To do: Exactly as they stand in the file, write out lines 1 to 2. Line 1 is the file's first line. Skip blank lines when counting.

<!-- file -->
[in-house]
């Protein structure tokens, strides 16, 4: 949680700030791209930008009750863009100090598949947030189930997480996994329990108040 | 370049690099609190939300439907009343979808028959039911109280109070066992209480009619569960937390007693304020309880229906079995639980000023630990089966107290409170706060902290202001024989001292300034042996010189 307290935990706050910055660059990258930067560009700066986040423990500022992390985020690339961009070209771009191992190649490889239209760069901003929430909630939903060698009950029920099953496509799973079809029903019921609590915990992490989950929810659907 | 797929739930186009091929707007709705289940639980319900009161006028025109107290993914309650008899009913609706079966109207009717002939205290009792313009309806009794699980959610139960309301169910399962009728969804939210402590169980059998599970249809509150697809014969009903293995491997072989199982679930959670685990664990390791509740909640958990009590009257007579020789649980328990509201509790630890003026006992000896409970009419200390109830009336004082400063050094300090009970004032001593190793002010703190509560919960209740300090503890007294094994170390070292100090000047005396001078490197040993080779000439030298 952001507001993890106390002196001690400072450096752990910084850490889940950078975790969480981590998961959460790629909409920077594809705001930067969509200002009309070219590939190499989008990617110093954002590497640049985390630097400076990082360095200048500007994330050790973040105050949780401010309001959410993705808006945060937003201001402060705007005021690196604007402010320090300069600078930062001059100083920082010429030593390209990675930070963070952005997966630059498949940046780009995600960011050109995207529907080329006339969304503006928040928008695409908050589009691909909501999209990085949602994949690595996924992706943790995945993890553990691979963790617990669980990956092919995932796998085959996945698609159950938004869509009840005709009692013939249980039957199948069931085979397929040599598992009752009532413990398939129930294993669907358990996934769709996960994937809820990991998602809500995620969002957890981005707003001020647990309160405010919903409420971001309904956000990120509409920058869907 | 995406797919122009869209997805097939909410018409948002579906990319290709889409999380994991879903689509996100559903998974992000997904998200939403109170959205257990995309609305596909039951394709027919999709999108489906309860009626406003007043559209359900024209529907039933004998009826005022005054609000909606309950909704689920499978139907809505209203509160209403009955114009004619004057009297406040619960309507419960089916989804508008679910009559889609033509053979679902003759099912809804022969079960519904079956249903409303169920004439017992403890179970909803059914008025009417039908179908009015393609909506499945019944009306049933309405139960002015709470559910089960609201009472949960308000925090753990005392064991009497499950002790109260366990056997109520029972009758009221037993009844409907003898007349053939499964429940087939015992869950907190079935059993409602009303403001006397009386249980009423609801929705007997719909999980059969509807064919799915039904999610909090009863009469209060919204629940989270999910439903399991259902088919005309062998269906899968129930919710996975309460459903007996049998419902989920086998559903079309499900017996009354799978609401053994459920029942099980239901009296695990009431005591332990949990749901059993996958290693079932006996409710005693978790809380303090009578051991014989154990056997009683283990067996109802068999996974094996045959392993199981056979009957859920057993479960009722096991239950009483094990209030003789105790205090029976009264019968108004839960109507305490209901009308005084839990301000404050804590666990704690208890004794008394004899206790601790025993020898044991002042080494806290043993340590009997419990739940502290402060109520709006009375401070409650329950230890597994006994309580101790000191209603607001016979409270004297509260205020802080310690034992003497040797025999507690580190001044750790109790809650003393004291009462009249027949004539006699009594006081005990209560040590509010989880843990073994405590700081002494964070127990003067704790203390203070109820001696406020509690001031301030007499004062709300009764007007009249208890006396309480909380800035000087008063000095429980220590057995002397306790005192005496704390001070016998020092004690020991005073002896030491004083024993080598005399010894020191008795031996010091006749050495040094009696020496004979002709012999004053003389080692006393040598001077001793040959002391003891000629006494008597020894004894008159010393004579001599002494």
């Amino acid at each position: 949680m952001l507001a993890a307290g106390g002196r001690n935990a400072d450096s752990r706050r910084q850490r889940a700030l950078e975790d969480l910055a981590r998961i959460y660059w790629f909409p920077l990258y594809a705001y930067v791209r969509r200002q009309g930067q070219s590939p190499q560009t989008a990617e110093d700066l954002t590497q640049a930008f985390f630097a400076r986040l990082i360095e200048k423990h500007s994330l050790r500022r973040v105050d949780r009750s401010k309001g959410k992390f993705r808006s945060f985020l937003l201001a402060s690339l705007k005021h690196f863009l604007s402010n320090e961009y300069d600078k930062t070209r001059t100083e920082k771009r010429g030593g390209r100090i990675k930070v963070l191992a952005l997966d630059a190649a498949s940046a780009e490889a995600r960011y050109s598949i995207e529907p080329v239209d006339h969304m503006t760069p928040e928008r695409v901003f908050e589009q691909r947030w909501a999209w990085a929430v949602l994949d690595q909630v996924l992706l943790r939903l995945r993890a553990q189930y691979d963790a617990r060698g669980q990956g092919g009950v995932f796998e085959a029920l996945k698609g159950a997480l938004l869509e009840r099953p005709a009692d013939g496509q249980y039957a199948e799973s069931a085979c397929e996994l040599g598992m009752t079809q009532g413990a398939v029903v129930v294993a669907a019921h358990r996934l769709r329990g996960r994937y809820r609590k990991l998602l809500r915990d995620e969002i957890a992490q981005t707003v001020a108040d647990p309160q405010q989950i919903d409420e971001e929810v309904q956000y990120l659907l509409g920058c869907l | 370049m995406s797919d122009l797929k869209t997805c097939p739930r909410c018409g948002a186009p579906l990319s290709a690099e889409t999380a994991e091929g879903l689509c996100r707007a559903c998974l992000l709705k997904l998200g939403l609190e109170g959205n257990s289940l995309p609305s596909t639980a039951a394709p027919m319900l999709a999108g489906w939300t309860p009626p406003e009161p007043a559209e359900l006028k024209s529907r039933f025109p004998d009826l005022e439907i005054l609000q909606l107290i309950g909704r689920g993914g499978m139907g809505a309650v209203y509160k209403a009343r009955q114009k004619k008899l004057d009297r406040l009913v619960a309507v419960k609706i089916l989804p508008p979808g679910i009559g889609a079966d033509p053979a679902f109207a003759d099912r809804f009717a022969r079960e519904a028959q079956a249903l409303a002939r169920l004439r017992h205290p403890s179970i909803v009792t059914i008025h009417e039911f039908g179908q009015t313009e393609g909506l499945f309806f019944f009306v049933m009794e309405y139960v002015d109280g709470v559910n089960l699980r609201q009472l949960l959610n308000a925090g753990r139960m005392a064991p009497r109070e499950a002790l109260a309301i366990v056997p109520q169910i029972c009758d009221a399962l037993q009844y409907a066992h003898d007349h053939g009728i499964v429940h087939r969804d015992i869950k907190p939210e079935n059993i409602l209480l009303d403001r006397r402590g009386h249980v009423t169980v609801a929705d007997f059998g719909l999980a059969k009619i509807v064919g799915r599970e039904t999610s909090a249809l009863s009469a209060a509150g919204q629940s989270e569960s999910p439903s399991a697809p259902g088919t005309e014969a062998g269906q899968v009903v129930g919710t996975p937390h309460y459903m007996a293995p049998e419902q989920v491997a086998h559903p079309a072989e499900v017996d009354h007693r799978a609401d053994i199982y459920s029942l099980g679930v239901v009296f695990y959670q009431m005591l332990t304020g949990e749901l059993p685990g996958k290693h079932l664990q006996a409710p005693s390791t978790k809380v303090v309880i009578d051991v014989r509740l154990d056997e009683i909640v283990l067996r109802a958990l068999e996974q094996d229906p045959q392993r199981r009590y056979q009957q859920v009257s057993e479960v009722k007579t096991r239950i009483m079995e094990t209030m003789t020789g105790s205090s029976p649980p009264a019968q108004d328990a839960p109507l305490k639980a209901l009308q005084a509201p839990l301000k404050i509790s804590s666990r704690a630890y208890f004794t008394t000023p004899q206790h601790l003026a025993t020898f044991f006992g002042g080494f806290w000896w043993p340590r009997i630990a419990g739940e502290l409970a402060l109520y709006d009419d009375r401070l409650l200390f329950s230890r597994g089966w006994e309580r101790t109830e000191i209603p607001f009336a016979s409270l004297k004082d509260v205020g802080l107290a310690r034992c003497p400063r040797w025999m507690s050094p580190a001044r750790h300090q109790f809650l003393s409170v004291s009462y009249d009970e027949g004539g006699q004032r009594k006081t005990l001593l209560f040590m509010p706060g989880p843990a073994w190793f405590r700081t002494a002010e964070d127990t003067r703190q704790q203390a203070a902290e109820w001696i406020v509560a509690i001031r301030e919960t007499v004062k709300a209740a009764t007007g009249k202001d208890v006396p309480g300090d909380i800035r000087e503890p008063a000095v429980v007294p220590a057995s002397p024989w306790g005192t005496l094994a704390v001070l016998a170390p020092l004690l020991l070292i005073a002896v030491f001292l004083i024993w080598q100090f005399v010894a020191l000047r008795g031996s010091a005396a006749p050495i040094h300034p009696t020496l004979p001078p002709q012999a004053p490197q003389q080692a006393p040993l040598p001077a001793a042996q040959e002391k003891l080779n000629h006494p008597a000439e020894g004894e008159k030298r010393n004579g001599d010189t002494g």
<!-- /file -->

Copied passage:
[in-house]
């Protein structure tokens, strides 16, 4: 949680700030791209930008009750863009100090598949947030189930997480996994329990108040 | 370049690099609190939300439907009343979808028959039911109280109070066992209480009619569960937390007693304020309880229906079995639980000023630990089966107290409170706060902290202001024989001292300034042996010189 307290935990706050910055660059990258930067560009700066986040423990500022992390985020690339961009070209771009191992190649490889239209760069901003929430909630939903060698009950029920099953496509799973079809029903019921609590915990992490989950929810659907 | 797929739930186009091929707007709705289940639980319900009161006028025109107290993914309650008899009913609706079966109207009717002939205290009792313009309806009794699980959610139960309301169910399962009728969804939210402590169980059998599970249809509150697809014969009903293995491997072989199982679930959670685990664990390791509740909640958990009590009257007579020789649980328990509201509790630890003026006992000896409970009419200390109830009336004082400063050094300090009970004032001593190793002010703190509560919960209740300090503890007294094994170390070292100090000047005396001078490197040993080779000439030298 952001507001993890106390002196001690400072450096752990910084850490889940950078975790969480981590998961959460790629909409920077594809705001930067969509200002009309070219590939190499989008990617110093954002590497640049985390630097400076990082360095200048500007994330050790973040105050949780401010309001959410993705808006945060937003201001402060705007005021690196604007402010320090300069600078930062001059100083920082010429030593390209990675930070963070952005997966630059498949940046780009995600960011050109995207529907080329006339969304503006928040928008695409908050589009691909909501999209990085949602994949690595996924992706943790995945993890553990691979963790617990669980990956092919995932796998085959996945698609159950938004869509009840005709009692013939249980039957199948069931085979397929040599598992009752009532413990398939129930294993669907358990996934769709996960994937809820990991998602809500995620969002957890981005707003001020647990309160405010919903409420971001309904956000990120509409920058869907 | 995406797919122009869209997805097939909410018409948002579906990319290709889409999380994991879903689509996100559903998974992000997904998200939403109170959205257990995309609305596909039951394709027919999709999108489906309860009626406003007043559209359900024209529907039933004998009826005022005054609000909606309950909704689920499978139907809505209203509160209403009955114009004619004057009297406040619960309507419960089916989804508008679910009559889609033509053979679902003759099912809804022969079960519904079956249903409303169920004439017992403890179970909803059914008025009417039908179908009015393609909506499945019944009306049933309405139960002015709470559910089960609201009472949960308000925090753990005392064991009497499950002790109260366990056997109520029972009758009221037993009844409907003898007349053939499964429940087939015992869950907190079935059993409602009303403001006397009386249980009423609801929705007997719909999980059969509807064919799915039904999610909090009863009469209060919204629940989270999910439903399991259902088919005309062998269906899968129930919710996975309460459903007996049998419902989920086998559903079309499900017996009354799978609401053994459920029942099980239901009296695990009431005591332990949990749901059993996958290693079932006996409710005693978790809380303090009578051991014989154990056997009683283990067996109802068999996974094996045959392993199981056979009957859920057993479960009722096991239950009483094990209030003789105790205090029976009264019968108004839960109507305490209901009308005084839990301000404050804590666990704690208890004794008394004899206790601790025993020898044991002042080494806290043993340590009997419990739940502290402060109520709006009375401070409650329950230890597994006994309580101790000191209603607001016979409270004297509260205020802080310690034992003497040797025999507690580190001044750790109790809650003393004291009462009249027949004539006699009594006081005990209560040590509010989880843990073994405590700081002494964070127990003067704790203390203070109820001696406020509690001031301030007499004062709300009764007007009249208890006396309480909380800035000087008063000095429980220590057995002397306790005192005496704390001070016998020092004690020991005073002896030491004083024993080598005399010894020191008795031996010091006749050495040094009696020496004979002709012999004053003389080692006393040598001077001793040959002391003891000629006494008597020894004894008159010393004579001599002494």